#290: Clouds Lifting

Orange clouds above a convenience store.
Troy, MI

That lingering cough I had two weeks ago turned out to be acute bronchitis. I was coughing so violently that my kidney hurt, and by late Tuesday night the pain was rippling up my whole left side – chest and back. As a precaution, I went to the emergency room. X-rays looked fine; the doctor said I’d likely pulled a muscle between my ribs, and it was tugging on my chest wall. She prescribed ibuprofen for the pain and a course of antibiotics for the cough, which is just beginning to lift. This weekend I was finally able to sleep through the night.

Not the only cloud that’s lifting. The electrical work at the house is, as of yesterday, done. The HVAC and plumbing are almost there too – only the water heater and some duct work in the attic remain. All should be complete by the final building inspections this Wednesday, and the last bank inspection will happen shortly thereafter. Julia and I have been bringing over carloads of belongings from my parents’ house. A couple nights ago, we peeled the protective blue film off of the appliances.

I’ve also been reading more. Significantly more. When visiting schools, I tell students that there’s nothing that more makes me want to write than reading books I love. A lot of times when I’m stuck, it’s because I haven’t read anything that’s moved me, anything that’s made me go, I want to write stories that do for others what this did for me. Writer’s block is very often reader’s block.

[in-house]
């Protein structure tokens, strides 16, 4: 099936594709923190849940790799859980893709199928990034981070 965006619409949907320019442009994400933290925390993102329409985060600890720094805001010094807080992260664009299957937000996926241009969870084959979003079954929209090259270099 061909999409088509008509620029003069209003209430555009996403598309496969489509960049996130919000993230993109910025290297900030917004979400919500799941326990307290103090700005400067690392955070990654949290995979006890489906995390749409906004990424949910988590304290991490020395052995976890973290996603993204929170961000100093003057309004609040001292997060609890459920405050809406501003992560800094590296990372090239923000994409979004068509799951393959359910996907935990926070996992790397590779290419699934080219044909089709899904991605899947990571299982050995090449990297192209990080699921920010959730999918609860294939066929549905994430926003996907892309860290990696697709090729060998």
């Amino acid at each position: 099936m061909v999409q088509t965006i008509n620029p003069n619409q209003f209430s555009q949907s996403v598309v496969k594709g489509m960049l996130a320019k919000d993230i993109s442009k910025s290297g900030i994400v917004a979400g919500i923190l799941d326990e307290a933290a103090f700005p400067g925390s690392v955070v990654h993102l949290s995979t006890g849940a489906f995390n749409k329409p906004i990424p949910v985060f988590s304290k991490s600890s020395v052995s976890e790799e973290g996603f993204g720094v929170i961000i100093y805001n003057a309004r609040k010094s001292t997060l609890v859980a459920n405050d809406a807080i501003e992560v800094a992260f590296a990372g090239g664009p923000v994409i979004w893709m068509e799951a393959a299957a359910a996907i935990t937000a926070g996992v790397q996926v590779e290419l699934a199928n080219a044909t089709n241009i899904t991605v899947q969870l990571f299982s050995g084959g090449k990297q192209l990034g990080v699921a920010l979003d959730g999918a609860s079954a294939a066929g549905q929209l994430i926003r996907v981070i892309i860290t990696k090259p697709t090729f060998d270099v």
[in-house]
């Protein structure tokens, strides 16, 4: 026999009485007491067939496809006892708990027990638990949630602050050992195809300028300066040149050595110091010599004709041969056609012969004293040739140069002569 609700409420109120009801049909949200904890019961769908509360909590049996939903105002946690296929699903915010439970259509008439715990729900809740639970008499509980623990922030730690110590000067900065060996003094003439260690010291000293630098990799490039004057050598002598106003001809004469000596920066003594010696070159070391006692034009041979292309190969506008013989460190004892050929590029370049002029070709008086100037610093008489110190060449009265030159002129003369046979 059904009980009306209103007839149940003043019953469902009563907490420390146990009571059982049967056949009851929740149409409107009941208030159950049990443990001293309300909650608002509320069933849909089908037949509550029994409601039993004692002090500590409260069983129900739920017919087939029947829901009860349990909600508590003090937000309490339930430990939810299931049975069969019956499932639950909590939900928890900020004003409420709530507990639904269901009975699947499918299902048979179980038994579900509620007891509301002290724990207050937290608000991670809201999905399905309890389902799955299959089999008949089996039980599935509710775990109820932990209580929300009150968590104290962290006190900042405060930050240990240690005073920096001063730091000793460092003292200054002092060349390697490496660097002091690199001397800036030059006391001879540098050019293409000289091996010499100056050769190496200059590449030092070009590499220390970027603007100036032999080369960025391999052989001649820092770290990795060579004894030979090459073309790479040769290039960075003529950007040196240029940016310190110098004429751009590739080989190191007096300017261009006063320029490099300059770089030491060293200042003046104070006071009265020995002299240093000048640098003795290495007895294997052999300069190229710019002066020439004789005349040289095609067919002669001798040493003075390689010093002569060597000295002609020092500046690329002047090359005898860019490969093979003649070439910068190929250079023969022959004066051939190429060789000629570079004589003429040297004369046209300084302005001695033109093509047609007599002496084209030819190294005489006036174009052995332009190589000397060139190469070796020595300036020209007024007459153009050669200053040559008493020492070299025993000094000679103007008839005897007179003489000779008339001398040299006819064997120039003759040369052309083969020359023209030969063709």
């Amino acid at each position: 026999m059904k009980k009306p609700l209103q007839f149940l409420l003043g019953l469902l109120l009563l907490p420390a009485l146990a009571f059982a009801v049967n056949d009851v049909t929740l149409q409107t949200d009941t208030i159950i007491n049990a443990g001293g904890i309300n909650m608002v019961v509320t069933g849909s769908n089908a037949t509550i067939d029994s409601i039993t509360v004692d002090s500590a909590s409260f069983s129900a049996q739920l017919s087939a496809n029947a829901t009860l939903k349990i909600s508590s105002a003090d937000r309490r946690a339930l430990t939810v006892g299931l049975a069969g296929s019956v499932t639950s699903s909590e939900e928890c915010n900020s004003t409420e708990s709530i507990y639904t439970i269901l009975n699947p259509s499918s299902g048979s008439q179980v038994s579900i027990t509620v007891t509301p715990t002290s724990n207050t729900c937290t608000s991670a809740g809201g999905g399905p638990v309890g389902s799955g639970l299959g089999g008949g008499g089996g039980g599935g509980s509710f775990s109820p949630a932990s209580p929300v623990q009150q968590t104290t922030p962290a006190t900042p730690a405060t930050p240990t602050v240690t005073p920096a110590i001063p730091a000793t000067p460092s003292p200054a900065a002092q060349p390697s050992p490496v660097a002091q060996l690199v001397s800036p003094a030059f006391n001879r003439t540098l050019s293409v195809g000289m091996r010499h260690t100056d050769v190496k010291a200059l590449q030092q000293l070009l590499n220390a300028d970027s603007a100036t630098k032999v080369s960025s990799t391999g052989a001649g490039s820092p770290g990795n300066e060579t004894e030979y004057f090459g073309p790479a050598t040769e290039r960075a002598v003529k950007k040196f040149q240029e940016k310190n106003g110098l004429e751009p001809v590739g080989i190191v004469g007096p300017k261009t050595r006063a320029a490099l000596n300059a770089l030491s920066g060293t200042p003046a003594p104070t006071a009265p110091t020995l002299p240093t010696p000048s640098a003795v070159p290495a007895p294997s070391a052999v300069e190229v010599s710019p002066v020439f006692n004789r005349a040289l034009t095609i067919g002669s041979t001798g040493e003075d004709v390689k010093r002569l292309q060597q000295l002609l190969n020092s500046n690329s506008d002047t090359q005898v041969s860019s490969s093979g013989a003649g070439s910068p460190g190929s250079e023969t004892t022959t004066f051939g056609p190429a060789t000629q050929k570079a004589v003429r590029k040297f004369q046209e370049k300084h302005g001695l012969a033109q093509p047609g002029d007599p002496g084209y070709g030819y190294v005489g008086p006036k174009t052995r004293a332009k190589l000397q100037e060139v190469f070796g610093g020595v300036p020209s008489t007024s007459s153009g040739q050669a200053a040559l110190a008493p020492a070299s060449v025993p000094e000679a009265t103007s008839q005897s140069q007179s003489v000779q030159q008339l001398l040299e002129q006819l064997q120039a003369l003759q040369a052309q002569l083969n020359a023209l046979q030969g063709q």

I forget my own advice. Especially lately, being sick, juggling the work on the house and work on the manuscript, my afternoons were full and I was so exhausted before bed that when I tried to read, I’d only get a couple pages before falling asleep. There was a time, a few years ago, when I had a habit of reading first thing in the mornings while I drank my tea or coffee. It set the tone for the day and stretched my sense of time, made me feel less hurried. Here was this thing – reading – that I had no obligation to do, that to do in mornings felt like a luxury. Yet in hindsight, it was no less vital, no less essential, than the “real work” of committing words to a page.

Somewhere along the way I’d lost that habit, and I’m just now finding it again.